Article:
“This is also due to the appreciation to the fact that young people will make up 50 per cent of the workforce by 2020 and 75 per cent by 2025 globally,” he observed.

United Nation’s Environment Acting Executive Director Joyce Msuya said young people are the symbol of innovation, and as such, should be at the core of the development narrative.

“We cannot attain the global sustainable goals without the energy of the youth,” she said.

Ms Msuya called on Africa to offer a platform to young people so that they can be part of the solution to the problems facing the continent.

United Nations Development Programme Resident Representative Siddharth Chatterjee asked leaders to endeavour creating a level playing field for the youth to thrive.

“We cannot make these youths flourish, and become more innovative if inequalities still exist in the society. Let us direct our energies towards making the environment conducive for businesses youth pursue grow,” he said.

Born out of the World Economic Forum, Shape Africa is an annual forum that discusses solutions to some of the continent’s pressing issues.

Deputy President William Ruto on Research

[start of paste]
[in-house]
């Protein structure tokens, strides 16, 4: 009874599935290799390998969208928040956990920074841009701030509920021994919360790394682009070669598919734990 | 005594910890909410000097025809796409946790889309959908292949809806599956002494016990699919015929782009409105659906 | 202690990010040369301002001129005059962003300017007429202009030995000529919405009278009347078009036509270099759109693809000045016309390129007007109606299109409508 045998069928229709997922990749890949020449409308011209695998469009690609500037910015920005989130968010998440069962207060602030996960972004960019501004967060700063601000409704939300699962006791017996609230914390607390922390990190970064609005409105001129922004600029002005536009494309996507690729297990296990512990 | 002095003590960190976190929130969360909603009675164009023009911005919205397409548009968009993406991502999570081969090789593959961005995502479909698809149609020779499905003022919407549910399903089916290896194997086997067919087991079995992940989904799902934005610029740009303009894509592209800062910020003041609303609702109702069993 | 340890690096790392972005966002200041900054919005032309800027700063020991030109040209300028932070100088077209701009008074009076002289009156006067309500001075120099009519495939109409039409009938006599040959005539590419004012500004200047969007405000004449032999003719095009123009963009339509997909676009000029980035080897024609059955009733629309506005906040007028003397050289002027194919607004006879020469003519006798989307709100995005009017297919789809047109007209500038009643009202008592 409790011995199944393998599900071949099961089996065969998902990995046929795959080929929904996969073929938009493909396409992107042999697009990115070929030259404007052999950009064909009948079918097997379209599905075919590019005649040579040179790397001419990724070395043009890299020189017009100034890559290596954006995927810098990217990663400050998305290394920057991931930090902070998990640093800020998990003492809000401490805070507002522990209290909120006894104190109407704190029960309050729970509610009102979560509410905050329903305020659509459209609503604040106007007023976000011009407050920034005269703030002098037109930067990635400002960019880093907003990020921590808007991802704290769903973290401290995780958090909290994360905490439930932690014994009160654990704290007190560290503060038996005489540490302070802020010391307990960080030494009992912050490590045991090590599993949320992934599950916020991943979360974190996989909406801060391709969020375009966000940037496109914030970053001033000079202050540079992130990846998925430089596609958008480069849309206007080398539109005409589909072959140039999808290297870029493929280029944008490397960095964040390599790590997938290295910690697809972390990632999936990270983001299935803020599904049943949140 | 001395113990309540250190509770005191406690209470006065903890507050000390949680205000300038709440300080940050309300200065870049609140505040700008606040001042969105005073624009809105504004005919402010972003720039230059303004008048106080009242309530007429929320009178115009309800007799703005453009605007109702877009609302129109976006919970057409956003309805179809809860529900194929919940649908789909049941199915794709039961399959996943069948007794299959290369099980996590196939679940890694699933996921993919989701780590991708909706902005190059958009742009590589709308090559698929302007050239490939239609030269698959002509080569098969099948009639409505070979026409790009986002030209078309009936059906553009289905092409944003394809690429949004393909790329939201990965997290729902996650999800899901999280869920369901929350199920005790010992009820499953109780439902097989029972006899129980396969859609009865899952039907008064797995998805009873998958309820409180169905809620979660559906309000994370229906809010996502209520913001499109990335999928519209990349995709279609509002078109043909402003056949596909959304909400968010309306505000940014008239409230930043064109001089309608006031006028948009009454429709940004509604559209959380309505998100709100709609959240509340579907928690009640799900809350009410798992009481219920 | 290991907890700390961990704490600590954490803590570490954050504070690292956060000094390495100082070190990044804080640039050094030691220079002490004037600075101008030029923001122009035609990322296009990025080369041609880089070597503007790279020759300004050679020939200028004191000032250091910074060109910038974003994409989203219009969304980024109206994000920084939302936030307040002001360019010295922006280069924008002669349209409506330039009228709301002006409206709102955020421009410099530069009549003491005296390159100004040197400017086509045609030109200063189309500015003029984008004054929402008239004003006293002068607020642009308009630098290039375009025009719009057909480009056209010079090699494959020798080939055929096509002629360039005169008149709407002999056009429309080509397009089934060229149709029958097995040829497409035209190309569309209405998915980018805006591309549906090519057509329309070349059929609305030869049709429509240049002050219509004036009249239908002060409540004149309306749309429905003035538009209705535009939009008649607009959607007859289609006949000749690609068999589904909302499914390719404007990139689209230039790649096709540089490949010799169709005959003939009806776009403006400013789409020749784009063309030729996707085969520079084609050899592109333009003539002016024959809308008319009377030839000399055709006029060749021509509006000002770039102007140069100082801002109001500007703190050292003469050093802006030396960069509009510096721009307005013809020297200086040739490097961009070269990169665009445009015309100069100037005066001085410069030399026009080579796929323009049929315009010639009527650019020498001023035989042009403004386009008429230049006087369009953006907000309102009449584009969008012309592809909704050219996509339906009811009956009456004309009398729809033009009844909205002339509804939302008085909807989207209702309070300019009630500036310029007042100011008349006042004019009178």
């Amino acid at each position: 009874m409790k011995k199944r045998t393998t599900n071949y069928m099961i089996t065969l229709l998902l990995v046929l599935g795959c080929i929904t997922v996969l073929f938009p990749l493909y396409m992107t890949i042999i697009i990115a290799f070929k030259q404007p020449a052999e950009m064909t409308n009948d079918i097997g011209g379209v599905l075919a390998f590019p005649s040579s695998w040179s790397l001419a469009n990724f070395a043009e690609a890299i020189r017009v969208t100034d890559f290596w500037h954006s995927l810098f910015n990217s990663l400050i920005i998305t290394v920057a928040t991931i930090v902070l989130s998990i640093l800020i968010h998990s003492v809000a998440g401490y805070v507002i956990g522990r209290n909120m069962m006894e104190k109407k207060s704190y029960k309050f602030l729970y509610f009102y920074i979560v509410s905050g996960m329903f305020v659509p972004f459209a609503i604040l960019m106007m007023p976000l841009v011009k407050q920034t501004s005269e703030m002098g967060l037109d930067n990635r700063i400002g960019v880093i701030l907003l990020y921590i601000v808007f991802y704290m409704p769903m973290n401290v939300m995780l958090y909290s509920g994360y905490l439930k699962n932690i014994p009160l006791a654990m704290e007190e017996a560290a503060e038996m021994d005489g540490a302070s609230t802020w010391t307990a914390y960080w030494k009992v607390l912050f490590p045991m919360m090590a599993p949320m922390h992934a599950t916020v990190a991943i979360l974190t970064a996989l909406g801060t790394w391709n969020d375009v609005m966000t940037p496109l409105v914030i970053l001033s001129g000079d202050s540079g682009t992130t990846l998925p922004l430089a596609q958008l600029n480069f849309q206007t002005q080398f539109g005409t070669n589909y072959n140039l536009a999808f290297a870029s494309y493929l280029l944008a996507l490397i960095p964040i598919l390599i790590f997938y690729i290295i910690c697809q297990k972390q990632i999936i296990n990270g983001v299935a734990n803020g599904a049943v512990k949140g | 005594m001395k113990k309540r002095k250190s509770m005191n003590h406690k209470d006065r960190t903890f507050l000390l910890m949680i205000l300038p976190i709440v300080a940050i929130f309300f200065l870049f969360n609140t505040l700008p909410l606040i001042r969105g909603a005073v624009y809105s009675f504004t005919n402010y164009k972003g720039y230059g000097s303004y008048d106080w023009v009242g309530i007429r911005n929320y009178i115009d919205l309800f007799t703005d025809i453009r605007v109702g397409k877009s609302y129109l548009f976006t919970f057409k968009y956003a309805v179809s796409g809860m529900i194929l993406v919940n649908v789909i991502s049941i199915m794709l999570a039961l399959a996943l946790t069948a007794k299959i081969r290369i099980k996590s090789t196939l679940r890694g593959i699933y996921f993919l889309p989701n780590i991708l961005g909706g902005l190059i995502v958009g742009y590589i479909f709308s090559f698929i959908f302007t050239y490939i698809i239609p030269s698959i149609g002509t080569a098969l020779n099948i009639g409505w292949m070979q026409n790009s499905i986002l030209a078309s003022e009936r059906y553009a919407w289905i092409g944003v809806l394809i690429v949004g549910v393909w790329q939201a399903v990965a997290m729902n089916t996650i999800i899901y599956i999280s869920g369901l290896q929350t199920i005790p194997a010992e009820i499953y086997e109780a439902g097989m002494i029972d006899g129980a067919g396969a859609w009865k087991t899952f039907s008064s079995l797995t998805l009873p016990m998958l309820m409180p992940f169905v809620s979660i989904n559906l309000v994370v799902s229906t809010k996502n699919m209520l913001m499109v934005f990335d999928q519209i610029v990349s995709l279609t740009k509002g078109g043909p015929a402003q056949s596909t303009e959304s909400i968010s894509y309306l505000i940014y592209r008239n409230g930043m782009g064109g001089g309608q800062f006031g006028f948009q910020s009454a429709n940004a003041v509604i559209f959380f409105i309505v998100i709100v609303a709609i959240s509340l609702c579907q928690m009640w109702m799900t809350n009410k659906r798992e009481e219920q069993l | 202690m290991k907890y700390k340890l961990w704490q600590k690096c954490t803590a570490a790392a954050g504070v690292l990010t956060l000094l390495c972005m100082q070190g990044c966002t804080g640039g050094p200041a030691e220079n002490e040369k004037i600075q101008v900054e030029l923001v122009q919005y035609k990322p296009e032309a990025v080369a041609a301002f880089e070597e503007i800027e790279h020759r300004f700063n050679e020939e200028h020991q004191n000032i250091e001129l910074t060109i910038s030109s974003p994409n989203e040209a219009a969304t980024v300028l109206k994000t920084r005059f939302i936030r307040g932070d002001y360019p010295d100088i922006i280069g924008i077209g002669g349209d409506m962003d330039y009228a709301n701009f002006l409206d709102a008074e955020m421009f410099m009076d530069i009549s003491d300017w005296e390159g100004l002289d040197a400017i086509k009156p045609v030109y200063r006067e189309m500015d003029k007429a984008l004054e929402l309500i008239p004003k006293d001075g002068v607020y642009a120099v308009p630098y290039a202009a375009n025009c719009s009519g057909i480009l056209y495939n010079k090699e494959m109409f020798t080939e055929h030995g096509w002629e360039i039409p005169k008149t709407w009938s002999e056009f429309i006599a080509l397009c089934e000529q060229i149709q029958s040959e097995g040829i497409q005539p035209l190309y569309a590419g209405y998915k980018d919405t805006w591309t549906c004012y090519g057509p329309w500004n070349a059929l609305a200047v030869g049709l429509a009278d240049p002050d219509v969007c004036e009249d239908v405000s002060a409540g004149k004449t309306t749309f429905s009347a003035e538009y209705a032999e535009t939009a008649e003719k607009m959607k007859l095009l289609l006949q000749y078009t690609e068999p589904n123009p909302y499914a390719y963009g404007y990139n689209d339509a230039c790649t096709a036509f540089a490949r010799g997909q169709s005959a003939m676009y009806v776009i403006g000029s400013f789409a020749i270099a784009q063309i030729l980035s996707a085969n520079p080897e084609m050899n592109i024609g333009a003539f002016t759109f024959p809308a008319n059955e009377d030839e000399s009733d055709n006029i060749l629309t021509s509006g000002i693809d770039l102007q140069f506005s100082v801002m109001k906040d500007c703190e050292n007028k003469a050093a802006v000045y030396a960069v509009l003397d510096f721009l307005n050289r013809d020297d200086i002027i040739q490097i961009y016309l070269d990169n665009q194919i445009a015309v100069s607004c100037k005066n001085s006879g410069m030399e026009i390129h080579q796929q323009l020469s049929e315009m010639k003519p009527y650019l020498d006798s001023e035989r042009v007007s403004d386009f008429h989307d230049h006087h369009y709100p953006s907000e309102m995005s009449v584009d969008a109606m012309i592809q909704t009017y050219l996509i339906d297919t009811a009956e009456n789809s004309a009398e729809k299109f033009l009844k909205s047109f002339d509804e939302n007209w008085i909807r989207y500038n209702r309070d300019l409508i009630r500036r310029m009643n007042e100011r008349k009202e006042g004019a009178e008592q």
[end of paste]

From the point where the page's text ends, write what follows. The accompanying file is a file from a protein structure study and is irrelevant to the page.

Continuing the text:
Deputy President William Ruto has said the Government would intensify its support for research through increased funding.

He noted that the move would boost quality of information, thereby informing proper planning.

Speaking on Tuesday in Kasarani, Nairobi County, during the Third RCMRD International Conference, Dr Ruto said the lack of right information and the use of stale information continued to haunt the turnaround of Africa.

During the 3rd Regional Centre for Mapping of Resources for Regional Development2

“Proper planning is a function of quality and accurate information; information that is well researched, backed by knowledge and evidence,” Dr Ruto told the participants.
By the continent having the correct and up-to-date information, the Deputy President said Africa would easily make sound decisions.

He said the recently signed African Continental Free Trade Area would be of no benefit to the people unless quality information is made available. 

“Africa’s contribution to the total world trade is still marginal; a paltry three per cent. Yet for this continent, world trade plays a major role,” he said.

With the small trade number, Dr Ruto explained that leaders “must deliberate, using valid information, the kind of interventions to be pursued” to amplify commerce in Africa.
He challenged scientists to “step in with the right prescriptions” that would propel the continent forward.

“We should not lose time. Neither should we make wrong decisions,” Dr Ruto insisted, adding that scientists need to partner with the government and public institutions in producing accurate data that can guide the development of Africa. 

Lands Cabinet Secretary Farida Karoney argued that science and innovation should be at the centre of tackling challenges facing Africa.